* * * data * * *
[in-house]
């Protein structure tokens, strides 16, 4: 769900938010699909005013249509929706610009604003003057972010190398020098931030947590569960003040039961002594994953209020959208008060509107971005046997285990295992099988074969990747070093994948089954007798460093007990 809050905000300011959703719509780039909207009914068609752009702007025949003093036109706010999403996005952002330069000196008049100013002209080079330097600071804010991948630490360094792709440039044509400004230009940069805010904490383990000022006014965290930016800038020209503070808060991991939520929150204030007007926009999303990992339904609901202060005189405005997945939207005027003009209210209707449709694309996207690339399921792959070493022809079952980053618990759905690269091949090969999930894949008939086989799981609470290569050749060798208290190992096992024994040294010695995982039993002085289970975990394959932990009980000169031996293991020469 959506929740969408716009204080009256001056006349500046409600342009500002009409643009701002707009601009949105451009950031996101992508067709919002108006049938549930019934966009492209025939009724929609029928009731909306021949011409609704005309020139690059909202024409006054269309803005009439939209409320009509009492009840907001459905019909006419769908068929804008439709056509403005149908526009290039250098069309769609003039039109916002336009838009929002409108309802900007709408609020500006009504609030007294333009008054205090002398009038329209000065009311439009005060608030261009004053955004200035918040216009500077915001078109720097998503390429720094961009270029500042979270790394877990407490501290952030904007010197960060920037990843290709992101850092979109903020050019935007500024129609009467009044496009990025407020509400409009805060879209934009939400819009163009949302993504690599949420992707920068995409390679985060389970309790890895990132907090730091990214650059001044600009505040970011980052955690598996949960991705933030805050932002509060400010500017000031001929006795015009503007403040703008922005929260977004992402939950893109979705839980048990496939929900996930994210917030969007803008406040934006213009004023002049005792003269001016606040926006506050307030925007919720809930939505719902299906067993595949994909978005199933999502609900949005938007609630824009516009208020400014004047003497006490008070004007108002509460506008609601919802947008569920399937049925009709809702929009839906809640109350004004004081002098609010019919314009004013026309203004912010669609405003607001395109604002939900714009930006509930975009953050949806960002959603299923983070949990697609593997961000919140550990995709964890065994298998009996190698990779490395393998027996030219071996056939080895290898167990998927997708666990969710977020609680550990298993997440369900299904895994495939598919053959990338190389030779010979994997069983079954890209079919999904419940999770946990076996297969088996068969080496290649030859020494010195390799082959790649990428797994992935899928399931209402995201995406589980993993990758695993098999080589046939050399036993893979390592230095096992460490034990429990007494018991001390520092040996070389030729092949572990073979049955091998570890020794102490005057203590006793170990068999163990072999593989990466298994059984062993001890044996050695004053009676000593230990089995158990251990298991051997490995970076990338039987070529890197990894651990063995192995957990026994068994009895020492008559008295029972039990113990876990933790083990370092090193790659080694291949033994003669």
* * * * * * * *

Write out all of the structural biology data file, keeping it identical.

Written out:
[in-house]
């Protein structure tokens, strides 16, 4: 769900938010699909005013249509929706610009604003003057972010190398020098931030947590569960003040039961002594994953209020959208008060509107971005046997285990295992099988074969990747070093994948089954007798460093007990 809050905000300011959703719509780039909207009914068609752009702007025949003093036109706010999403996005952002330069000196008049100013002209080079330097600071804010991948630490360094792709440039044509400004230009940069805010904490383990000022006014965290930016800038020209503070808060991991939520929150204030007007926009999303990992339904609901202060005189405005997945939207005027003009209210209707449709694309996207690339399921792959070493022809079952980053618990759905690269091949090969999930894949008939086989799981609470290569050749060798208290190992096992024994040294010695995982039993002085289970975990394959932990009980000169031996293991020469 959506929740969408716009204080009256001056006349500046409600342009500002009409643009701002707009601009949105451009950031996101992508067709919002108006049938549930019934966009492209025939009724929609029928009731909306021949011409609704005309020139690059909202024409006054269309803005009439939209409320009509009492009840907001459905019909006419769908068929804008439709056509403005149908526009290039250098069309769609003039039109916002336009838009929002409108309802900007709408609020500006009504609030007294333009008054205090002398009038329209000065009311439009005060608030261009004053955004200035918040216009500077915001078109720097998503390429720094961009270029500042979270790394877990407490501290952030904007010197960060920037990843290709992101850092979109903020050019935007500024129609009467009044496009990025407020509400409009805060879209934009939400819009163009949302993504690599949420992707920068995409390679985060389970309790890895990132907090730091990214650059001044600009505040970011980052955690598996949960991705933030805050932002509060400010500017000031001929006795015009503007403040703008922005929260977004992402939950893109979705839980048990496939929900996930994210917030969007803008406040934006213009004023002049005792003269001016606040926006506050307030925007919720809930939505719902299906067993595949994909978005199933999502609900949005938007609630824009516009208020400014004047003497006490008070004007108002509460506008609601919802947008569920399937049925009709809702929009839906809640109350004004004081002098609010019919314009004013026309203004912010669609405003607001395109604002939900714009930006509930975009953050949806960002959603299923983070949990697609593997961000919140550990995709964890065994298998009996190698990779490395393998027996030219071996056939080895290898167990998927997708666990969710977020609680550990298993997440369900299904895994495939598919053959990338190389030779010979994997069983079954890209079919999904419940999770946990076996297969088996068969080496290649030859020494010195390799082959790649990428797994992935899928399931209402995201995406589980993993990758695993098999080589046939050399036993893979390592230095096992460490034990429990007494018991001390520092040996070389030729092949572990073979049955091998570890020794102490005057203590006793170990068999163990072999593989990466298994059984062993001890044996050695004053009676000593230990089995158990251990298991051997490995970076990338039987070529890197990894651990063995192995957990026994068994009895020492008559008295029972039990113990876990933790083990370092090193790659080694291949033994003669």